Belfast Telegraph

Dissident convicted of bomb murder bid on PSNI officer facing 25 years in prison

Booby-trap: Sean McVeigh
Booby-trap: Sean McVeigh

By John Cassidy

A man convicted of attempting to murder an off-duty PSNI officer at his home using a "sophisticated" under-car bomb could face up to 25 years in prison, a court has heard.

Sean McVeigh was found guilty last month at his non-jury trial of trying to kill the officer in 2015 and possessing explosives with intent to endanger life.

Judge Stephen Fowler QC told Belfast Crown Court yesterday that the attack was a "well thought-out, planned terrorist plot" against a police officer, and the device was "an elaborate one, carefully constructed to ensure maximum damage".

He said he was "satisfied beyond a reasonable doubt" that McVeigh (38), of Victoria Gardens in Lurgan, was the man who tried to plant the device packed with more than 300 grammes of high-grade Semtex explosives.

In 2014 McVeigh was charged with the murder of David Black, who was shot dead on the M1 in November 2012 as he made his way to work at the high security Maghaberry Prison. The 52-year-old father-of-two was the first prison officer to be murdered in almost 20 years and the killing was claimed by the New IRA.

As well as murder, McVeigh was also charged with possessing an assault rifle with intent to endanger life. However, the charges were dropped by the Public Prosecution Service.

After walking free from Craigavon Magistrates Court in July 2014, McVeigh signalled his intention to sue the PPS and PSNI for the time he spent in custody.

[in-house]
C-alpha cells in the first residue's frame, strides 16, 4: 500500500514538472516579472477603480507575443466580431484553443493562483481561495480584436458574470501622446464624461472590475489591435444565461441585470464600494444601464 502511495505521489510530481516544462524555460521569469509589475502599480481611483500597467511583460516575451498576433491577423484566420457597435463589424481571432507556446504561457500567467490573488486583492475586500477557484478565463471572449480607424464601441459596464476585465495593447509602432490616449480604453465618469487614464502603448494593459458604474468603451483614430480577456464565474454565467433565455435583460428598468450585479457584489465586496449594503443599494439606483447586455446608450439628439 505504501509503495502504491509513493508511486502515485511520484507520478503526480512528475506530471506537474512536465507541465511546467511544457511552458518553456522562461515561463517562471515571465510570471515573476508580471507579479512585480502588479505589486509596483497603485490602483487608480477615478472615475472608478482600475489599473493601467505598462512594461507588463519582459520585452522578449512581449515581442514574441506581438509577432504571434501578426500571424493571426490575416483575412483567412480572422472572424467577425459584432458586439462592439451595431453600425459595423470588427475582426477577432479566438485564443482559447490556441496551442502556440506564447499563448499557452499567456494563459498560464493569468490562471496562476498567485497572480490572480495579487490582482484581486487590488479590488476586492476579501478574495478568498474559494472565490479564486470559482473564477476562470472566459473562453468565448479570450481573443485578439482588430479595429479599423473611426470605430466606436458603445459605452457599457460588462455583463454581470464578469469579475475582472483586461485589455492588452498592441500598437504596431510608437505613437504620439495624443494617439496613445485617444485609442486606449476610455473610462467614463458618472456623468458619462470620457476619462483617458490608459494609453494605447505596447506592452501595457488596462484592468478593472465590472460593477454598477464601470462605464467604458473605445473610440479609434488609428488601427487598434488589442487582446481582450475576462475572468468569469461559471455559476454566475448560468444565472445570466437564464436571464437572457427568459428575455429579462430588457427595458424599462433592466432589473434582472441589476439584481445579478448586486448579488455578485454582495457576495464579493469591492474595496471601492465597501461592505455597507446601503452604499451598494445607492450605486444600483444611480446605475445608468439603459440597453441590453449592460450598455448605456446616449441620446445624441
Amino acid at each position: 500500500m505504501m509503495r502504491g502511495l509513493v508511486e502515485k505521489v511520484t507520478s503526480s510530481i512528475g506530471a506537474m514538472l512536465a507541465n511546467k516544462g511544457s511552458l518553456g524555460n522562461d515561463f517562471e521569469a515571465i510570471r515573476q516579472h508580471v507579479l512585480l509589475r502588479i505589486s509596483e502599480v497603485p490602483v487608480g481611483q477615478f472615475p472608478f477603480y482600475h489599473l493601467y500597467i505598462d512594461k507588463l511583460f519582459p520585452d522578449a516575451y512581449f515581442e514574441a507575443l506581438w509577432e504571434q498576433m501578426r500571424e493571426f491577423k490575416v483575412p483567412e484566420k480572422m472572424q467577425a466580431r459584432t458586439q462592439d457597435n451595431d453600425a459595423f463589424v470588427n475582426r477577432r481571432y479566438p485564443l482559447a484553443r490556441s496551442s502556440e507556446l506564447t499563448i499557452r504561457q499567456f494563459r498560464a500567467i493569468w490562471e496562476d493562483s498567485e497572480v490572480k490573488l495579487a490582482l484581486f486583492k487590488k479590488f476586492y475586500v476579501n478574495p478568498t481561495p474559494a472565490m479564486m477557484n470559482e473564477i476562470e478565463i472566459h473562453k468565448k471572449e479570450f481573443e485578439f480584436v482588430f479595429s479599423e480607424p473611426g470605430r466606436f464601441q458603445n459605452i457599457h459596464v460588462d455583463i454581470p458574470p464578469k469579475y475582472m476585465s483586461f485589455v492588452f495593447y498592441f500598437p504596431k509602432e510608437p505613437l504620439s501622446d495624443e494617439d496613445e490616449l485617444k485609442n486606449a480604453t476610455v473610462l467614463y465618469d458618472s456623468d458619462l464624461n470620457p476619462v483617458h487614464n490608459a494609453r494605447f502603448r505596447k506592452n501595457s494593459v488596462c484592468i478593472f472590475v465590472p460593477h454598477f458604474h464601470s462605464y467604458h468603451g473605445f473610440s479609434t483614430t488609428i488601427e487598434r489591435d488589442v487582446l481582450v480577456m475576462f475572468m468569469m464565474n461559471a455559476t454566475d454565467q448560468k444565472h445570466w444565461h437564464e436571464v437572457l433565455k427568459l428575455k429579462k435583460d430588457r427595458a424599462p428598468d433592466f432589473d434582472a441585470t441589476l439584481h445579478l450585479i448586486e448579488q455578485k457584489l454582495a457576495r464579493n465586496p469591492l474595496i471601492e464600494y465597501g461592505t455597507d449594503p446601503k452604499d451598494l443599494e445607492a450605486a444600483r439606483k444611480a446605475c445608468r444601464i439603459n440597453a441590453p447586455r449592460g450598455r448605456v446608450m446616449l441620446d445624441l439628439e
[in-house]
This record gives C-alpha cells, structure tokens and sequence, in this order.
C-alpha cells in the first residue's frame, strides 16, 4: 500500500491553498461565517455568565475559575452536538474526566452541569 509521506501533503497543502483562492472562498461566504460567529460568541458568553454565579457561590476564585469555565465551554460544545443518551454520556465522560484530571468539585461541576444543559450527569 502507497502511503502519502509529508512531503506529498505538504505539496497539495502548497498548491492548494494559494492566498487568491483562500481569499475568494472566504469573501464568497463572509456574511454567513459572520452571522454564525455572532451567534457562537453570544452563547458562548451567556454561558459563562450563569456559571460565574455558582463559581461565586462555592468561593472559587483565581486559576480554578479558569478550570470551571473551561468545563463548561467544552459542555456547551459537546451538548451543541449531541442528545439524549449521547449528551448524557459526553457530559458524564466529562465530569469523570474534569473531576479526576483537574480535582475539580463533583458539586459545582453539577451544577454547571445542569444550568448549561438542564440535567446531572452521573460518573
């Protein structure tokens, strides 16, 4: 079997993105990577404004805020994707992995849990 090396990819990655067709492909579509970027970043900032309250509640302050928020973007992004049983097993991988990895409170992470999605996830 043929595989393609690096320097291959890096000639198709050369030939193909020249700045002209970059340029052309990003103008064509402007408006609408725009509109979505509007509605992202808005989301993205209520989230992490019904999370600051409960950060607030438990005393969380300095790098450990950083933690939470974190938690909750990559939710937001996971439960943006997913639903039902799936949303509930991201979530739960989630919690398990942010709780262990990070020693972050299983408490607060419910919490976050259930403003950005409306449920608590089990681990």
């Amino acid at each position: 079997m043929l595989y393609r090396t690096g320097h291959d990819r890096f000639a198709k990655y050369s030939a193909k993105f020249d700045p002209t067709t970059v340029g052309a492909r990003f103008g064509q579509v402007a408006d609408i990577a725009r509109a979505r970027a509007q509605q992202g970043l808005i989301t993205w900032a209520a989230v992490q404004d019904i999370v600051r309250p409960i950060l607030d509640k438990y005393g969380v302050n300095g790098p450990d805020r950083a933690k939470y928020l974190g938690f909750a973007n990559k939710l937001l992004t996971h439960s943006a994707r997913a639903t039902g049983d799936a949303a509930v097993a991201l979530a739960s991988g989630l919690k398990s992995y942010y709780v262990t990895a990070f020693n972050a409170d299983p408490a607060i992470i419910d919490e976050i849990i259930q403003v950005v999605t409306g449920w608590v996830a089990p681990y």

But less than a year later the dissident republican targeted the police officer in Eglinton.

McVeigh was disturbed by the wife of the off-duty officer as he attached the bomb under his car parked in the driveway of their Glenrandel home on June 18, 2015.

The woman told the trial that she banged on her bedroom window at the man so hard she "bruised her knuckles".

Following the murder bid, joiner McVeigh fled in a stolen Volkswagen Passat.

The PSNI in Derry alerted the Garda in Donegal and the Passat was later stopped by an armed response unit near Killygordon. McVeigh and two other men were arrested.

Marigold gloves were found on the road, which contained explosive traces.

RDX explosive traces were also found on McVeigh's black outer jacket and tracksuit bottoms.

McVeigh was later released on bail by Garda, along with Ciaran Maguire and Sean Farrell, who are currently awaiting extradition from the Republic over the murder plot.

The trial heard that McVeigh was finally arrested by PSNI detectives on a Lurgan-bound train in May 2016.

Outlining the aggravating features in the case yesterday, a senior prosecution QC described the attempted bomb attack as a "terrorist plot to murder a police officer". He added: "It was a plan with a degree of sophistication. At least three people were involved and two cars were used."

He said the bomb was an "improvised under vehicle device... it was an unusual device containing 321g of RDX explosives".

The police officer and his wife, said the QC, either individually or together could have been seriously injured or killed if they had have got into the car.

But for the "fortuitous intervention" of the policeman's wife, said the prosecutor, "multiple deaths or the risk of at least one life, would likely have been lost".

He referred the judge to previous terrorist-related cases for similar type offences where sentences of between 22 and 25 years had been imposed.

The lawyer said that given McVeigh's conviction for serious offences, the court had to consider whether he posed a danger to the public in the future.

Defence counsel Orlando Pownall QC said no evidence had been presented to the court that McVeigh posed any danger to the public in the future and there was nothing to suggest he would involve himself in such similar type offending in the future.

Judge Fowler said he would pass sentence next Friday.

Belfast Telegraph


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